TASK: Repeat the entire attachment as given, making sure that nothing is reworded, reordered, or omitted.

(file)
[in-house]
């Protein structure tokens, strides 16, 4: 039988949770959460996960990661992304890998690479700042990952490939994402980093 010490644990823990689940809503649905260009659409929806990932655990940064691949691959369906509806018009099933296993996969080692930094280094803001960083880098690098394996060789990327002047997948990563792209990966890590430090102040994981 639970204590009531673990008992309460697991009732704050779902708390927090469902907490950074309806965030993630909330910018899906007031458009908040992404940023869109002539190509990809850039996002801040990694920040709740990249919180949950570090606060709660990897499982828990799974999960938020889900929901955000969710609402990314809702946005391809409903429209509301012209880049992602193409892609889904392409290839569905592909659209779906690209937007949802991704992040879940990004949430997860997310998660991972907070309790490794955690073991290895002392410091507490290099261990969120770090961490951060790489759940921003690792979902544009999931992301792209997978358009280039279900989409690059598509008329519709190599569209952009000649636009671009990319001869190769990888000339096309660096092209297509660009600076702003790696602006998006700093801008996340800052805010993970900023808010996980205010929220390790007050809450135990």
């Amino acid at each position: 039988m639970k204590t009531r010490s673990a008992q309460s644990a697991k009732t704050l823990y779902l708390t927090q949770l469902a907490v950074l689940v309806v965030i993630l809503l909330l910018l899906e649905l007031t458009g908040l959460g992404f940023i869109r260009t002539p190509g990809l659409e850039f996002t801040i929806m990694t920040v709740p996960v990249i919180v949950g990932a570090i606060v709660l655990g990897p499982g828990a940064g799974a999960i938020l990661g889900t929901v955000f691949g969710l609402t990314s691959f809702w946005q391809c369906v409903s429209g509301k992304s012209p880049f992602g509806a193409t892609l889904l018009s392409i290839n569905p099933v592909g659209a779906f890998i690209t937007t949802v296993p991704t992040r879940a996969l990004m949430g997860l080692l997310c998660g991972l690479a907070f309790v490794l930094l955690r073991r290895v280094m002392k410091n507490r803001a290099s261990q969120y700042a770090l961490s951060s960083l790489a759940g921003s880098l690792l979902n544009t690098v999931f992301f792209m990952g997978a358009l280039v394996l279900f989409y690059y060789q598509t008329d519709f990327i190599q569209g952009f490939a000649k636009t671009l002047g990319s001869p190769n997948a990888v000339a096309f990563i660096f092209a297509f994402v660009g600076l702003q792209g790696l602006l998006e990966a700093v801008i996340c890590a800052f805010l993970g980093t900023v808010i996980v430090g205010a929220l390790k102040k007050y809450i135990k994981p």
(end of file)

[in-house]
């Protein structure tokens, strides 16, 4: 039988949770959460996960990661992304890998690479700042990952490939994402980093 010490644990823990689940809503649905260009659409929806990932655990940064691949691959369906509806018009099933296993996969080692930094280094803001960083880098690098394996060789990327002047997948990563792209990966890590430090102040994981 639970204590009531673990008992309460697991009732704050779902708390927090469902907490950074309806965030993630909330910018899906007031458009908040992404940023869109002539190509990809850039996002801040990694920040709740990249919180949950570090606060709660990897499982828990799974999960938020889900929901955000969710609402990314809702946005391809409903429209509301012209880049992602193409892609889904392409290839569905592909659209779906690209937007949802991704992040879940990004949430997860997310998660991972907070309790490794955690073991290895002392410091507490290099261990969120770090961490951060790489759940921003690792979902544009999931992301792209997978358009280039279900989409690059598509008329519709190599569209952009000649636009671009990319001869190769990888000339096309660096092209297509660009600076702003790696602006998006700093801008996340800052805010993970900023808010996980205010929220390790007050809450135990």
């Amino acid at each position: 039988m639970k204590t009531r010490s673990a008992q309460s644990a697991k009732t704050l823990y779902l708390t927090q949770l469902a907490v950074l689940v309806v965030i993630l809503l909330l910018l899906e649905l007031t458009g908040l959460g992404f940023i869109r260009t002539p190509g990809l659409e850039f996002t801040i929806m990694t920040v709740p996960v990249i919180v949950g990932a570090i606060v709660l655990g990897p499982g828990a940064g799974a999960i938020l990661g889900t929901v955000f691949g969710l609402t990314s691959f809702w946005q391809c369906v409903s429209g509301k992304s012209p880049f992602g509806a193409t892609l889904l018009s392409i290839n569905p099933v592909g659209a779906f890998i690209t937007t949802v296993p991704t992040r879940a996969l990004m949430g997860l080692l997310c998660g991972l690479a907070f309790v490794l930094l955690r073991r290895v280094m002392k410091n507490r803001a290099s261990q969120y700042a770090l961490s951060s960083l790489a759940g921003s880098l690792l979902n544009t690098v999931f992301f792209m990952g997978a358009l280039v394996l279900f989409y690059y060789q598509t008329d519709f990327i190599q569209g952009f490939a000649k636009t671009l002047g990319s001869p190769n997948a990888v000339a096309f990563i660096f092209a297509f994402v660009g600076l702003q792209g790696l602006l998006e990966a700093v801008i996340c890590a800052f805010l993970g980093t900023v808010i996980v430090g205010a929220l390790k102040k007050y809450i135990k994981p």